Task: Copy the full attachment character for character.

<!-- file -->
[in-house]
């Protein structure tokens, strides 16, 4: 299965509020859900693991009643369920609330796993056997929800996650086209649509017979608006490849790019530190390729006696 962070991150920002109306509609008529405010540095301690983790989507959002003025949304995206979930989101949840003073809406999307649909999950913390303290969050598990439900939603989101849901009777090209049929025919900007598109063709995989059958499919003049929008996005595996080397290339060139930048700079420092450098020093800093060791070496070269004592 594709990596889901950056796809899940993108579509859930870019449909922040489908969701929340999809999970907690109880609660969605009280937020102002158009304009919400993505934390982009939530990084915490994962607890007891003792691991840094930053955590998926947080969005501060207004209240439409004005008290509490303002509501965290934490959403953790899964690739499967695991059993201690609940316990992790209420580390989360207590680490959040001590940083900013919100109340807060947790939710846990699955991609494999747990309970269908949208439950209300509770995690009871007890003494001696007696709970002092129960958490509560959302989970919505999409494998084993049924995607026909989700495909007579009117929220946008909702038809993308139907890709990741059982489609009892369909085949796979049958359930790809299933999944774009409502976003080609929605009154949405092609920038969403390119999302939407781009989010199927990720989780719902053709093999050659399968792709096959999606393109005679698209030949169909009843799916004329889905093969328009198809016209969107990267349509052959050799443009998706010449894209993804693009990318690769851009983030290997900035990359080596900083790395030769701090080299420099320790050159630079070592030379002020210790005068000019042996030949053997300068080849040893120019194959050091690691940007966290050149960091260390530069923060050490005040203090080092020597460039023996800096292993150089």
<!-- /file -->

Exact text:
[in-house]
């Protein structure tokens, strides 16, 4: 299965509020859900693991009643369920609330796993056997929800996650086209649509017979608006490849790019530190390729006696 962070991150920002109306509609008529405010540095301690983790989507959002003025949304995206979930989101949840003073809406999307649909999950913390303290969050598990439900939603989101849901009777090209049929025919900007598109063709995989059958499919003049929008996005595996080397290339060139930048700079420092450098020093800093060791070496070269004592 594709990596889901950056796809899940993108579509859930870019449909922040489908969701929340999809999970907690109880609660969605009280937020102002158009304009919400993505934390982009939530990084915490994962607890007891003792691991840094930053955590998926947080969005501060207004209240439409004005008290509490303002509501965290934490959403953790899964690739499967695991059993201690609940316990992790209420580390989360207590680490959040001590940083900013919100109340807060947790939710846990699955991609494999747990309970269908949208439950209300509770995690009871007890003494001696007696709970002092129960958490509560959302989970919505999409494998084993049924995607026909989700495909007579009117929220946008909702038809993308139907890709990741059982489609009892369909085949796979049958359930790809299933999944774009409502976003080609929605009154949405092609920038969403390119999302939407781009989010199927990720989780719902053709093999050659399968792709096959999606393109005679698209030949169909009843799916004329889905093969328009198809016209969107990267349509052959050799443009998706010449894209993804693009990318690769851009983030290997900035990359080596900083790395030769701090080299420099320790050159630079070592030379002020210790005068000019042996030949053997300068080849040893120019194959050091690691940007966290050149960091260390530069923060050490005040203090080092020597460039023996800096292993150089």